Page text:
Hands on with the Lenovo IdeaPad Y50-70 gaming laptop
It’s tricky to get a decent amount of time with a laptop at IFA but, as I’m a new fan of Lenovo (I’m actually tapping this out on my Lenovo Yoga 2 Pro), I thought I’d give the IdeaPad Y50 the once over as I found the base model on an e-tailer’s stand .
During my brief encounter with the Lenovo IdeaPad Y50 I was initially drawn to it by the red and black (the gamer’s colour-set du jour) colourway with the red keyboard lighting and red highlights in the speaker grilles.
Then, I noticed the NVIDIA sticker proudly boasting that this laptop was packing the GXT860 graphics card. This all looked promising indeed.
Having a quick tour around the case it looked more gamey than business – it certainly doesn’t look like I would picture in my mind if someone told me to imagine a Lenovo IdeaPad. Dare I say that it has a touch of the Alienware 14 about it?
The Lenovo Y50 weighs in at 5.29 pounds and only measures 0.94-inches thin so this is a far cry from my old 2008 Novatec gaming laptop.
Both the laptop lid and underside are fitted with brushed aluminium panels which are picked out with a cross-hatched pattern. I’m digging this neat little touch as it certainly makes the Y50 stand out from every other machine out there decked out with the horizontally brushed look.
Flip open the lid and you’re faced with glossy black plastic around the screen bezel and the small space above the keyboard which houses those red, flaring JBL speakers. The accompanying woofer is on the underside of the Lenny lappy.
As mentioned before, red also features in the backlight of the AccuType, island-style keyboard – which, like the one on this Yoga 2 Pro, is mighty fine. The Y50 also shares the rubber finish on the keyboard deck and wrist pads with the Yoga, so you get a soft touch surface that’s easy on your wrists during extended typing and gaming sessions.
The Y50 comes loaded with an Intel Core i7 – 4700HQ 2.4Hz processor. This quad core chip is mated with 16GB of RAM and that NVIDIA GeForce GTX860M 4GB graphics processing unit (GPU).
Storage is taken care of by a 1TB spinner which is helped along by an 8GB SSD (Solid State Drive) cache. The 15.6-inch LED screen pushes out a Full HD resolution of 1920 x 1080. More about the screen later.
There is a 4K version of the Y50 which chucks out 3840 x 2160 from its Ultra HD panel. It also gets a boost of a 512GB SSD. Other than that, the spec remains the same.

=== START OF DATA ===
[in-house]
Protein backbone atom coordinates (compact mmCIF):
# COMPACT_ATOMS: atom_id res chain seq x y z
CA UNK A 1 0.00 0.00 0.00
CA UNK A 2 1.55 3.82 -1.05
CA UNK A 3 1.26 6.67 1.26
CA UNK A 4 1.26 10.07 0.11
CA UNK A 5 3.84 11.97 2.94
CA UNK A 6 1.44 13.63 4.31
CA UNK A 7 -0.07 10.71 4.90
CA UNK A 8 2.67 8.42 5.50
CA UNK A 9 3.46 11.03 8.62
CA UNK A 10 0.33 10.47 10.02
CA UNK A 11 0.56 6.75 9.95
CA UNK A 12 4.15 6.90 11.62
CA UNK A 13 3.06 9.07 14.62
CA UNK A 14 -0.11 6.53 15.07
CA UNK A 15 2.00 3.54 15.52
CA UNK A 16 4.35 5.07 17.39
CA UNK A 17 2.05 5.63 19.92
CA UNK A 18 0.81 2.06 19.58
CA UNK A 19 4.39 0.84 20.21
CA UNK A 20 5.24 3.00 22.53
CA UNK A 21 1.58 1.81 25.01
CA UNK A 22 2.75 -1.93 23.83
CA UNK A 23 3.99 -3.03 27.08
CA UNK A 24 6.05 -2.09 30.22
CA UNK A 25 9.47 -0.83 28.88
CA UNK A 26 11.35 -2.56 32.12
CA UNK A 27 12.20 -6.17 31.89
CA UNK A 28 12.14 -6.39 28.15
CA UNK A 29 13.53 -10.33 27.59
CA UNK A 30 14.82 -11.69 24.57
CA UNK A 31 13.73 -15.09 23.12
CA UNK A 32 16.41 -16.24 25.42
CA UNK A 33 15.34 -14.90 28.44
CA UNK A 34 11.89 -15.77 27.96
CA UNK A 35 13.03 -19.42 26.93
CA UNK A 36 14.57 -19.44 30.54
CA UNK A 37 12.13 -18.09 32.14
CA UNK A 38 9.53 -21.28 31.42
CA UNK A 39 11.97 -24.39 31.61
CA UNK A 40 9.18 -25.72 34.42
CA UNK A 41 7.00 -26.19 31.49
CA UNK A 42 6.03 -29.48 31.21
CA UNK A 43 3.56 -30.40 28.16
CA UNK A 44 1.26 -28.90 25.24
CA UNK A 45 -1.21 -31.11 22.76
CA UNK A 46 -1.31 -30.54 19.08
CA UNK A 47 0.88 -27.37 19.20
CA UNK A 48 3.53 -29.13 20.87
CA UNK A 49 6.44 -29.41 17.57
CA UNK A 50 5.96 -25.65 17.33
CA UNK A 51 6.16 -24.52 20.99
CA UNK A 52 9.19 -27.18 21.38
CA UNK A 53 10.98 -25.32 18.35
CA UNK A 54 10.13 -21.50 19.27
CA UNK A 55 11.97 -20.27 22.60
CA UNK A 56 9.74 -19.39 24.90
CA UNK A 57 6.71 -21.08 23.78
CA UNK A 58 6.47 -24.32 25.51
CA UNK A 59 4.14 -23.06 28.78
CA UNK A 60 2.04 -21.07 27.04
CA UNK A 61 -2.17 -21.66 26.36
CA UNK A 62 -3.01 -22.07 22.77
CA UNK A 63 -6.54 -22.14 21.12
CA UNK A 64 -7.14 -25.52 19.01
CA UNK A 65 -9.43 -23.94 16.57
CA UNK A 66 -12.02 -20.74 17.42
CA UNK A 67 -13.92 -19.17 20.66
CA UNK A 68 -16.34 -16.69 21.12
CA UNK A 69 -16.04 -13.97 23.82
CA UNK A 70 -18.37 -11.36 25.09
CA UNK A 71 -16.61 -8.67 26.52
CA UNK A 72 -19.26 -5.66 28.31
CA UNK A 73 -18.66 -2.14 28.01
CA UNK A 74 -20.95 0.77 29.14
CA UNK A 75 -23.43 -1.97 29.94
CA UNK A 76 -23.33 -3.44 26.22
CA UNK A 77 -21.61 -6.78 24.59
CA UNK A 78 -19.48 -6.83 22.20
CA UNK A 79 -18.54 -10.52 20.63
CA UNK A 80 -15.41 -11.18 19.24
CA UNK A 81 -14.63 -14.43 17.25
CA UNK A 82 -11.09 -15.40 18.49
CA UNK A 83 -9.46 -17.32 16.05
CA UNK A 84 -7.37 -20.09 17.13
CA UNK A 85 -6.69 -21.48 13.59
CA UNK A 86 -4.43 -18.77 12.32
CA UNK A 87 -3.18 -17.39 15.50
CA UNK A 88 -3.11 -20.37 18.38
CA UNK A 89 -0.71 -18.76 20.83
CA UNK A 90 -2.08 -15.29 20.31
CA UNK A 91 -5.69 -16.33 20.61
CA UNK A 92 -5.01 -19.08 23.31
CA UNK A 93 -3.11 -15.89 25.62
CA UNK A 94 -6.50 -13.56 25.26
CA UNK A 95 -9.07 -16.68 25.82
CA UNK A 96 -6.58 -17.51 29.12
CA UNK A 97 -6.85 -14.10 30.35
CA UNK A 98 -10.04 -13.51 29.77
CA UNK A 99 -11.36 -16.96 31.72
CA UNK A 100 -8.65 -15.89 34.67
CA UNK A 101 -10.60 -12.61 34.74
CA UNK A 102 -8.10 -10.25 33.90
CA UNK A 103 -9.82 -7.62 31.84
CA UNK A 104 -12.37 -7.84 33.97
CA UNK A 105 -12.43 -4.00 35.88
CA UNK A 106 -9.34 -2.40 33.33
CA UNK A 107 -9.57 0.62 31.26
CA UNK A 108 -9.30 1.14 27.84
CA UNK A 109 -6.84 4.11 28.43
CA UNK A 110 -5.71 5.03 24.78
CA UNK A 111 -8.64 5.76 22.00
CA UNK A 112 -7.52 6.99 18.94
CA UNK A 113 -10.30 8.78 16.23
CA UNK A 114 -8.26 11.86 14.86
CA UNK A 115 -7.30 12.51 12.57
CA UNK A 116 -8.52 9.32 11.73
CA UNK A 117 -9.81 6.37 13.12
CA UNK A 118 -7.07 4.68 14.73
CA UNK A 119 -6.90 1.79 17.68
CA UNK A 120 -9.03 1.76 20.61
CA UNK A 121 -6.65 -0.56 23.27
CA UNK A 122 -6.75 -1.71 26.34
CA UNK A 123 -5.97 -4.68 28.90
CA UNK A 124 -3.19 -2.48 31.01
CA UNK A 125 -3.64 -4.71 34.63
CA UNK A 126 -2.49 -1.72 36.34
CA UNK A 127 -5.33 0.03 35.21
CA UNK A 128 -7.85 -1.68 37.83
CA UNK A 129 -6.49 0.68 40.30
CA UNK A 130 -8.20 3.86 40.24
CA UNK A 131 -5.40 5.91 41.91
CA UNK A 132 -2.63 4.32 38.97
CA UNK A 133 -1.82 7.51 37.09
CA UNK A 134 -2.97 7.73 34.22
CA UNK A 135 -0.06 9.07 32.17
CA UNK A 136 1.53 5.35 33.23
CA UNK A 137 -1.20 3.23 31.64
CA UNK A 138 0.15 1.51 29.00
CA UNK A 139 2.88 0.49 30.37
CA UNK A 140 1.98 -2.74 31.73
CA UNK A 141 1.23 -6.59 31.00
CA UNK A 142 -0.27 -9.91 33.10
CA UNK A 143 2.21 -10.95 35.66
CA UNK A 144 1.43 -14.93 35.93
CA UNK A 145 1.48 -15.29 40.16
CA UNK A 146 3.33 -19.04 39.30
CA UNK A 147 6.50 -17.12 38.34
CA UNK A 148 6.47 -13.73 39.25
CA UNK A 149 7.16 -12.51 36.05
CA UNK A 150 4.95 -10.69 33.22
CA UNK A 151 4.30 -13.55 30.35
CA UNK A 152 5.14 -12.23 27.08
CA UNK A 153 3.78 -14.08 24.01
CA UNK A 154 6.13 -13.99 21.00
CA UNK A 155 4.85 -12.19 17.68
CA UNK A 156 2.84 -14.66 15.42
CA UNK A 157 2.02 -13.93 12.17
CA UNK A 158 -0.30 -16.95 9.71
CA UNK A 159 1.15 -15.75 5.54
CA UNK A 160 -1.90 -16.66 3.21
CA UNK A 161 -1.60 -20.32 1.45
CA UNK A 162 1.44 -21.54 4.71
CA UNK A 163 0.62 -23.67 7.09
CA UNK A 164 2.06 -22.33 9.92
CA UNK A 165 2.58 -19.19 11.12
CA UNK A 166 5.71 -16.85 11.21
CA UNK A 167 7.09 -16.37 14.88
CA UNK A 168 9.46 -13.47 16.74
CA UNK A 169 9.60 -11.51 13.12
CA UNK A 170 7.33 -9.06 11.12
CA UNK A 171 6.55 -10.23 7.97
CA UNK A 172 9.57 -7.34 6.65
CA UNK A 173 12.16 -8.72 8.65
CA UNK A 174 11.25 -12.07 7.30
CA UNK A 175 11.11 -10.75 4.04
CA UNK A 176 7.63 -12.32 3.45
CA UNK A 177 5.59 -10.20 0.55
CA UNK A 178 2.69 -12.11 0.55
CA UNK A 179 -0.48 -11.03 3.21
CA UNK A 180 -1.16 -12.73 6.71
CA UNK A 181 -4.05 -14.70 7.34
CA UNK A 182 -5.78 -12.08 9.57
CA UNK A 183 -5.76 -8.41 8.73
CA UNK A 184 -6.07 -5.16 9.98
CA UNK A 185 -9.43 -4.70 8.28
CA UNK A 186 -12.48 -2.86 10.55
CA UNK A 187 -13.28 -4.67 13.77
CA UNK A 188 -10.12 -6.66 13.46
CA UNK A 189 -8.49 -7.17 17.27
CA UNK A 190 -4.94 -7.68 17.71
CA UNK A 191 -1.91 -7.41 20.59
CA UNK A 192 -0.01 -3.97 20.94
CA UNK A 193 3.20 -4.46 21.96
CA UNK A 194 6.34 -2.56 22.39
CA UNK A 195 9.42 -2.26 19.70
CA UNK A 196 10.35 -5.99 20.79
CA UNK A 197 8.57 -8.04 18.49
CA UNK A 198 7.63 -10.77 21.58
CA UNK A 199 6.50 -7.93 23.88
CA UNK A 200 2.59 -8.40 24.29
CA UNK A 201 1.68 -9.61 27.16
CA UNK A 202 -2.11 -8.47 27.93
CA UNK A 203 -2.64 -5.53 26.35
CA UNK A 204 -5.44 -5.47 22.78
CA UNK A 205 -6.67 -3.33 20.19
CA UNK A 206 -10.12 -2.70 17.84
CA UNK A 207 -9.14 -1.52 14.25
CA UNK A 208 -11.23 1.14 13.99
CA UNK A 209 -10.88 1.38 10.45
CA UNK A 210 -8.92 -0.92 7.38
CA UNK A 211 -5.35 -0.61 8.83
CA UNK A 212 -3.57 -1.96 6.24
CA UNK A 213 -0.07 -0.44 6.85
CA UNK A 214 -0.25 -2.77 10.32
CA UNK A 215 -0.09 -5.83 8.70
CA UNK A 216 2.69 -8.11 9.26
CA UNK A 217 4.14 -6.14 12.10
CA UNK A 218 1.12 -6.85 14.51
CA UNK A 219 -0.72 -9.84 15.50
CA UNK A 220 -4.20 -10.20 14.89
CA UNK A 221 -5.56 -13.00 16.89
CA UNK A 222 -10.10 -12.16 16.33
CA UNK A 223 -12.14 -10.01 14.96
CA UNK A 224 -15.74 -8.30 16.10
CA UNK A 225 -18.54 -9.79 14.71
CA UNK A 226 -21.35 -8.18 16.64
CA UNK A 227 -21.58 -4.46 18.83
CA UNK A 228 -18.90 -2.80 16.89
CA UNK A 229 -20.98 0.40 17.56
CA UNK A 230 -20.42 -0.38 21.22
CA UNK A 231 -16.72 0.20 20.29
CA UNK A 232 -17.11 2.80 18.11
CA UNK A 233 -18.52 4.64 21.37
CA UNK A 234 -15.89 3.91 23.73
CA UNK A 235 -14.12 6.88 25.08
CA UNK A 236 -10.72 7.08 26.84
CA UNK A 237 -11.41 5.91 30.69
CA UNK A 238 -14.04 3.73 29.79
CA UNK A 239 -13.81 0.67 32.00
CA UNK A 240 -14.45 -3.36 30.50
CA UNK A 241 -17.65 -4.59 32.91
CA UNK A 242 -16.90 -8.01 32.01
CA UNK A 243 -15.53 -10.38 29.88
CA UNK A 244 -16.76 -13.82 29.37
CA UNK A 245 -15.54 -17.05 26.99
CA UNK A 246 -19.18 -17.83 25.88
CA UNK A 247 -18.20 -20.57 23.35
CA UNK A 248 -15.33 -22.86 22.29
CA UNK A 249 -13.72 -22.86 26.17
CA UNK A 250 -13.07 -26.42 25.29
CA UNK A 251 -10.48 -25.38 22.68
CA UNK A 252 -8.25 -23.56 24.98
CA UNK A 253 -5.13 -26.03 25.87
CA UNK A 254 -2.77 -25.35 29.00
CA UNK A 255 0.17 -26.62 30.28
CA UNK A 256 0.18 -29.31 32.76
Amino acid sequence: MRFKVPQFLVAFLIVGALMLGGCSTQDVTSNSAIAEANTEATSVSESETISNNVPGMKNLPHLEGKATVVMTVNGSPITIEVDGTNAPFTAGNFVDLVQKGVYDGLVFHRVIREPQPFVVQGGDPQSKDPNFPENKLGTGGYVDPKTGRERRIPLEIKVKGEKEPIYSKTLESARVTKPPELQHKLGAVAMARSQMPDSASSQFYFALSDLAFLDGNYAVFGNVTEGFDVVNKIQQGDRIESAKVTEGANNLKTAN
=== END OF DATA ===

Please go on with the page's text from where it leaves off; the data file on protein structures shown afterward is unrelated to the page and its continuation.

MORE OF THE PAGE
The Y50’s spec list is far from embarrassing but not bleeding edge either. The previous iteration of this laptop was equipped with an Ultrabay (a swappable drive bay) and now that’s gone there’s plenty of room for a big and beefy GPU – the thing is, the GTX860M is the only one on offer with this portable puter. If you fancied tinkering I’m sure you might be able slip in another one and run them in SLI, or just shove in a more potent single GPU.
As it stands, most games should be playable as long as you’re not expecting to delve in to the realms of gaming in ultra settings. There may well be issues playing the latest and more demanding titles but, as I’ve not had the opportunity to test it out, I can’t say for sure which games will stress the Y50 to the point of being unplayable.
On the multitasking side of things, the 16GB RAM, Core i7 chip and the 4GB GPU should be able to cope with photo editing whilst streaming tunes and checking your socials at the same time with no problem.
This is where I was slightly disappointed. My Yoga 2 Pro is fitted with a Quad HD screen (3200 x 1800) which is darn fine. The Y50, on the other hand, is palmed off with the 1920 x 1080 display which fails to excite. The colours are subdued and lack depth.
Even though it will undoubtedly handle photo editing, I would be careful about retouching pictures as the colour reproduction seemed to be a bit off. This could have all been down to the bright lights of the IFA hall but my Yoga seemed not to be as affected if this was the case.
I will start be restating that I did not have this laptop for any meaningful length of time and the conditions were a little… unrealistic. I am unable to comment about how it performs with games, but I can give a guesstimate using the hardware knowledge I have.
Also, as far as battery life goes – we will just have to take Lenovo’s word for it that it can last for 5 hours when web browsing using WiFi.
The spec is reasonable for the £999 asking price, if it wasn’t for that lack-luster panel. Another £100 will get you the UHD IPS LED display (this version is showing as being sold out currently) or, if you can stump up £1,399 for those improved (I’m guessing) visuals and a 512GB SSD then it might be worthwhile.
But, then you’ll be in Gigabyte, MSI and even Alienware 17 territory.
I would love to get the chance to properly test and review this, or the higher end, model in order to do it proper justice.
Have you tested one or the other of these Lenovos? What did you think of them?
Lenovo IdeaPad Y50 specs at a glance: CPU: 2.4GHz Intel Core i7-4700HQ (quad-core, 6MB cache, up to 3.4GHz with Turbo Boost) Graphics: Nvidia GeForce GTX 860M (4GB GDDR5 RAM); Intel HD Graphics 4600 RAM: 16GB DDR3L (2x 8GB, 1,600MHz) Screen: 15.6-inch, 1920 x 1080 FHD, LED anti-glare backlight Storage: 1TB HDD (5,400 rpm with an 8GB SSD cache) Ports: 2 USB 3.0, 1 USB 2.0, combination mic/headphone jack, HDMI, 4-in-1 card reader, Ethernet, SPDIF Connectivity: Intel Dual Band Wireless-AC 3160, Bluetooth 4.0 Camera: 720p HD webcam Weight: 5.29 pounds Size: 15.23 x 10.37 x 0.9 inches (W x D x H)